• Martha wrote:

            Thank you so much Tina!

          • Amanda Riccardi wrote:

            Thank you Tina for this tip! I had the same experience with the beans not getting tender and not soaking up the water after an overnight soak. I do have hard water and can see how the baking soda will help during the soak time. I’m excited to try this recipe again. The smell is out of this world.

          • Alisha wrote:

            Awesome! Thank you! I too have made these twice and they just don’t lose the crunch. We otherwise don’t like beans so I have zero experience with dry beans. These taste and smell amazing, they just stay slightly crunchy…it didn’t stop me from eating them but they could be much better with the right texture. The flavor in this recipe is on point, my problems are with the bean.

          • Martha wrote:

            Thanks Alisha…we are still stumped why sometimes the beans will soften and other times they don’t!!

  • Ed Standish wrote:

    Hi again. Well almost success. I cooked them for 50 minutes after they soaked over night. They were semi soft. I then went right into the recipe above. After which the texture was the exact. It was like they stopped getting tender. They are edible but a little crunchy. Not what I’m used to. Any ideas? The taste has a GREAT flavor. Just need to get the bean the right texture!

    • Martha wrote:

      Oh geez Ed! Jack is now planning to make our recipe again here at home just to test it again! We both remember the day we photographed the recipe – the beans were definitely tender… We aren’t sure what the issue is. If we make any changes to the recipe we will be sure to let you know!! Thank you for letting us know!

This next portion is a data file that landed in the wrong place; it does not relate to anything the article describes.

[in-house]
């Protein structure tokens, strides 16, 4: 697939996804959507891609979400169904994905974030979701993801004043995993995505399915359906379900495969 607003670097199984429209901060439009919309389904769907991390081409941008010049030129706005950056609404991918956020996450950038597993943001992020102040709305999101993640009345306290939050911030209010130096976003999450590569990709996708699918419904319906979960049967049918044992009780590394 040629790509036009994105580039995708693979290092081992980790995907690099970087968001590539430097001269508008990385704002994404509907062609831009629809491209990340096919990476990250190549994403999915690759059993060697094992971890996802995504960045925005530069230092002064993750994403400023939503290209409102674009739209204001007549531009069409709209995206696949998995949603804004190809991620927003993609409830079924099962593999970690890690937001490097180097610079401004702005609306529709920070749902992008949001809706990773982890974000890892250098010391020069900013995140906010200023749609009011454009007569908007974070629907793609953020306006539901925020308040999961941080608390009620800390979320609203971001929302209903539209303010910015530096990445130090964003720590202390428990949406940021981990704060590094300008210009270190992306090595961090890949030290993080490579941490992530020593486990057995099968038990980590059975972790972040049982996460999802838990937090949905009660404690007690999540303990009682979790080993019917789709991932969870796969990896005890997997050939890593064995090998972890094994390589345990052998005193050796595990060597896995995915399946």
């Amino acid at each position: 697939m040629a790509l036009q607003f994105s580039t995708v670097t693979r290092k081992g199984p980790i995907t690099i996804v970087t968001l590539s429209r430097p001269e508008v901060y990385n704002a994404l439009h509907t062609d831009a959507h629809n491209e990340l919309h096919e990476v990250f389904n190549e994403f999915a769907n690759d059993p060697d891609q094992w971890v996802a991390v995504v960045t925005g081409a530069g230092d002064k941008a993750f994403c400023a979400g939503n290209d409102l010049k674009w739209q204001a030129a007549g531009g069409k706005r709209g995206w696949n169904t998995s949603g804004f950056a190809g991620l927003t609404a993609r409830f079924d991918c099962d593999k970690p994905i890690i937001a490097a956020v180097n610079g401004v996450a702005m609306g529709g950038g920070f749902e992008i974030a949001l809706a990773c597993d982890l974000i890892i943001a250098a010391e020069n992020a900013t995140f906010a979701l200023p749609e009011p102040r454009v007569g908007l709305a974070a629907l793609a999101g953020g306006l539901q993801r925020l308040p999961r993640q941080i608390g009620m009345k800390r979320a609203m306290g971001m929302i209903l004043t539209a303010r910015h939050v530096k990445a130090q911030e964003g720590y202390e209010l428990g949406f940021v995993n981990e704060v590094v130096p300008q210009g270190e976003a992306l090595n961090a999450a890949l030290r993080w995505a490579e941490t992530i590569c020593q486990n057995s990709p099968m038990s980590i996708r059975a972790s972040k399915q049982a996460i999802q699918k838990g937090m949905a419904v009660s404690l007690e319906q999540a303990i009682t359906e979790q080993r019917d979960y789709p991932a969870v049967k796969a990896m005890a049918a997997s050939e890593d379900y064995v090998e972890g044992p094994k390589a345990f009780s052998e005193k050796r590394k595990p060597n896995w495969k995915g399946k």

• Ed Standish wrote:

    Hi Martha, I love the looks of your recipe. I tried it and must have done something wrong because 10 hours later…..that is 10 hours after the I soaked the beans overnight. My beans were still hard like they were under cooked. What did I do wrong?

    • Martha wrote:

      Hi Ed! Thanks for writing to us and we’re sorry you had problems with the recipe! Jack has made this exact recipe many times without issue. He said that the one time he experienced a similar issue was when he discovered that the beans he used were very old and out of code – is it possible that happened with the beans you used? If not – his only other suggestion would be to make sure that your oven, at low temperatures like the one used in this recipe, is accurate. (Sometimes ovens don’t hold the heat when set to low temps.) Again – we’re so sorry it didn’t work out for you – especially after putting so much time and effort into making the beans! Martha

      • Ed Standish wrote:

        I don’t give up that easy. I will try try again! The smell was out of this world. I will check date on new batch of beans. Have you ever tried to pre-boil the beans for lets say an hour or so before adding the sauce to give them a head start?